Linklaters replaces Freshfields as PPI adviser to Lloyds Banking Group

Linklaters is understood to have taken over Freshfields Bruckhaus Deringer’s role as the regulatory adviser to Lloyds Banking Group (LBG) concerning payment protection insurance (PPI) mis-selling, one of the biggest scandals to ever hit retail financial services.


It is a major project win for Linklaters as the first significant assignment for the retail bank. The firm is usually a go-to adviser for Lloyds’ group legal practice and in corporate matters.

The firm was also advising LBG on plans to offload 632 of its branches to the Co-operative Group (19 July 2012). Those plans were later dropped in favour of an IPO. 

Both firms are longstanding advisers to LBG. Linklaters corporate partners Jeremy Parr and Matthew Bland have worked with the bank for many years, previously landing lead roles on Lloyds’ mammoth £22.5bn capital raising in 2009 (24 November 2009).

Freshfields is also a longstanding adviser to the bank. The firm took the lead role advising on the sale of a 6 per cent stake in the banking group earlier this month (13 September 2013), the first stage in the reprivatisation of the high street bank.

Freshfields led the battle against the FSA and Financial Ombudsman Service (FOS) over the handling of payment protection insurance (PPI) claims for the British Bankers Association (BBA) in 2011. The High Court dismissed the application forcing the banks to compensate customers who bought the flawed insurance policy (20 April 2011).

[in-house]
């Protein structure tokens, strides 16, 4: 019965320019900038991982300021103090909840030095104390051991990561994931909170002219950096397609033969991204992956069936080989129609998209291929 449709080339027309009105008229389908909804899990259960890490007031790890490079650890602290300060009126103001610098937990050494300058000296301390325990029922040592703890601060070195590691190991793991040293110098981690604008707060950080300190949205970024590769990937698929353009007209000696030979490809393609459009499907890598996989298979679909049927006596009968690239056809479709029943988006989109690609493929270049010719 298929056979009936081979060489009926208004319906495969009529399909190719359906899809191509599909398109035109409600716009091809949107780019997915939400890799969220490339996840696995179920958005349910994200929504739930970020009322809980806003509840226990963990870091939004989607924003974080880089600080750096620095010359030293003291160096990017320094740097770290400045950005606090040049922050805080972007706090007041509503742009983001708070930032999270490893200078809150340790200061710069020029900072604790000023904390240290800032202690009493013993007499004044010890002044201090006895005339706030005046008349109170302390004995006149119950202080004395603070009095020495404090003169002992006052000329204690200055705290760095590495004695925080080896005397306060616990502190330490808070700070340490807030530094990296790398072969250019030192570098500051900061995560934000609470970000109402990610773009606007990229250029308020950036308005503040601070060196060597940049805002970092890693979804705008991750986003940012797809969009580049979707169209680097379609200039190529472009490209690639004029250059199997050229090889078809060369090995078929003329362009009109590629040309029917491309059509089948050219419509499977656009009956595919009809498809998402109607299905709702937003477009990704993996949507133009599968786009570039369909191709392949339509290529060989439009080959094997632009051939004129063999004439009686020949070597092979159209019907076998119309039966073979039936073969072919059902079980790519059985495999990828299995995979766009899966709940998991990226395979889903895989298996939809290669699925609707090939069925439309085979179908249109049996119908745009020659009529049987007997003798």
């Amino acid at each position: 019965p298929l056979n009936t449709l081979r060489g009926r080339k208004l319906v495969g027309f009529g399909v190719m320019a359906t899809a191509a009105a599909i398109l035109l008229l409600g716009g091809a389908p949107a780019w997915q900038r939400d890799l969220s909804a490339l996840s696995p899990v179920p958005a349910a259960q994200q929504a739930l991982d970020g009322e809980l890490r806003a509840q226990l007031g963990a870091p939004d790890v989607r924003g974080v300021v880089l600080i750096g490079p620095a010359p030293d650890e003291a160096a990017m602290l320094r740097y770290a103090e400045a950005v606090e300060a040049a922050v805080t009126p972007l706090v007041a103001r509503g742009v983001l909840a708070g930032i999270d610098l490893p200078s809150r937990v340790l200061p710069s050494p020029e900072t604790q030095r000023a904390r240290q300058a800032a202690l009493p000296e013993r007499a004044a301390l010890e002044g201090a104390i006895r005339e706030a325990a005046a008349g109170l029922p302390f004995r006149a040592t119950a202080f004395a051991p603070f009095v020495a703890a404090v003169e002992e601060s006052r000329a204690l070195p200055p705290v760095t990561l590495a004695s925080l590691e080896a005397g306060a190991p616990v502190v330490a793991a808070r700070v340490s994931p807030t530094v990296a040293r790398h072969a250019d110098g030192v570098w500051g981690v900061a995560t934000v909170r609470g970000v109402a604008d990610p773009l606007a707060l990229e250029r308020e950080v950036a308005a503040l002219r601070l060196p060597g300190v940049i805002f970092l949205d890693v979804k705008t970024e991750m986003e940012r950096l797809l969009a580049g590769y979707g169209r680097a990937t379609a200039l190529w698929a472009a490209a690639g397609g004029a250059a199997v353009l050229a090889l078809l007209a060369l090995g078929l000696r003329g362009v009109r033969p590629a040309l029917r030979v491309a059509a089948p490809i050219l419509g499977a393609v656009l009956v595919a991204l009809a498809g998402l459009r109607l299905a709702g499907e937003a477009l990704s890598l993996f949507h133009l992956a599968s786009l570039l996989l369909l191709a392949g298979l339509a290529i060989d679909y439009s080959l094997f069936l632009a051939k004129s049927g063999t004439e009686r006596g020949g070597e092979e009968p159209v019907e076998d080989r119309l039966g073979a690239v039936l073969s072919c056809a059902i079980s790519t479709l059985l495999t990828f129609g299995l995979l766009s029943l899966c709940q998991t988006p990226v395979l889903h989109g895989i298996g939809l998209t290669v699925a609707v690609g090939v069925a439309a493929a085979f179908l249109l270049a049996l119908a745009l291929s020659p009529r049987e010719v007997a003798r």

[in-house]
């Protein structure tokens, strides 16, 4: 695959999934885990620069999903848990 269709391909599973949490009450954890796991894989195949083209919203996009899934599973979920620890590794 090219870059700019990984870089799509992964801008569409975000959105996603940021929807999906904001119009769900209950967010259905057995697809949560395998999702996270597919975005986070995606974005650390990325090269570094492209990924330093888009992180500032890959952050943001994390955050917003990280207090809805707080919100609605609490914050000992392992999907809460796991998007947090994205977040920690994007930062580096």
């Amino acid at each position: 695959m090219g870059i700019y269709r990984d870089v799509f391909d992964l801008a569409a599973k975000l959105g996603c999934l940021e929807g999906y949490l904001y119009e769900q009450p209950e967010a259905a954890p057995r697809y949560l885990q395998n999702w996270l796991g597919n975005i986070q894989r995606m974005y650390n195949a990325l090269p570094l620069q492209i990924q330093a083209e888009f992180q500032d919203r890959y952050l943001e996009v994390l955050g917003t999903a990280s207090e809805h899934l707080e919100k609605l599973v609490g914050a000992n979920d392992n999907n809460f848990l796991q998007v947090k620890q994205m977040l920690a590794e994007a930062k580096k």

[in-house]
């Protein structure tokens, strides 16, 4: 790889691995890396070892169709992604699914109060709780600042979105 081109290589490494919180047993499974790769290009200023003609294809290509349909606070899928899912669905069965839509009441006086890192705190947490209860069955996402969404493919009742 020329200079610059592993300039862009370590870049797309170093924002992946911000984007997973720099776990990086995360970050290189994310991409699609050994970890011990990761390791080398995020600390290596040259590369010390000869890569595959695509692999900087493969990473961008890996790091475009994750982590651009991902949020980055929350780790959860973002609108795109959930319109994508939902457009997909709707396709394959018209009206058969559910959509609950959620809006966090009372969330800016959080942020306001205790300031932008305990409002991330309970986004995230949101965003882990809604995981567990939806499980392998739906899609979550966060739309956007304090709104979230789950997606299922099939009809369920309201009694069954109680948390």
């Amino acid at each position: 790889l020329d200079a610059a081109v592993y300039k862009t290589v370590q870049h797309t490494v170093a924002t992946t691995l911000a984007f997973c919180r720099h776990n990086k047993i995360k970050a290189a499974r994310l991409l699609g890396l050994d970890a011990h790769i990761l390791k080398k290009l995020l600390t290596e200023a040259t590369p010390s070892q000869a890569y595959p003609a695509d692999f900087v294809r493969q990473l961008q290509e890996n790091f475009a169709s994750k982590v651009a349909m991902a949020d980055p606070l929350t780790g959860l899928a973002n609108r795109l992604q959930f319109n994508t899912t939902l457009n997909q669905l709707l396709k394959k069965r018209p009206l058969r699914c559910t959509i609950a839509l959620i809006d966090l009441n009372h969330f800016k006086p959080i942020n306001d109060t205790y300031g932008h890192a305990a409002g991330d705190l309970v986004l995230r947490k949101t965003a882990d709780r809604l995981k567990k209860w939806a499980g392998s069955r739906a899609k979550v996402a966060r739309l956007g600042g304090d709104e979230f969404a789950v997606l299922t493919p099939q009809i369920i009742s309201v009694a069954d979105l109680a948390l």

Lloyds has since paid out more than £5.6bn in compensation to 1.5 million customers.

Sources told The Lawyer that Freshfields lost the mandate to provide regulatory advice after the bank was forced to admit ‘issues’ with its PPI complaints procedure over the summer. This came after an undercover reporter for The Times was landed a job at a Lloyds claims handling centre in London and discovered that staff had been asked to ignore possible fraud, one source suggested.

While Freshfields was not involved in any aspect of the allegations, sources suggested the mandate expired not long after the investigation by the Financial Conduct Authority (FCA) began.  However this was not confirmed by either LBG or Freshfields’ lead partner David Scott.

Parr declined to comment on the firm’s latest role with the bank.

LBG, Freshfields and Linklaters all declined to comment.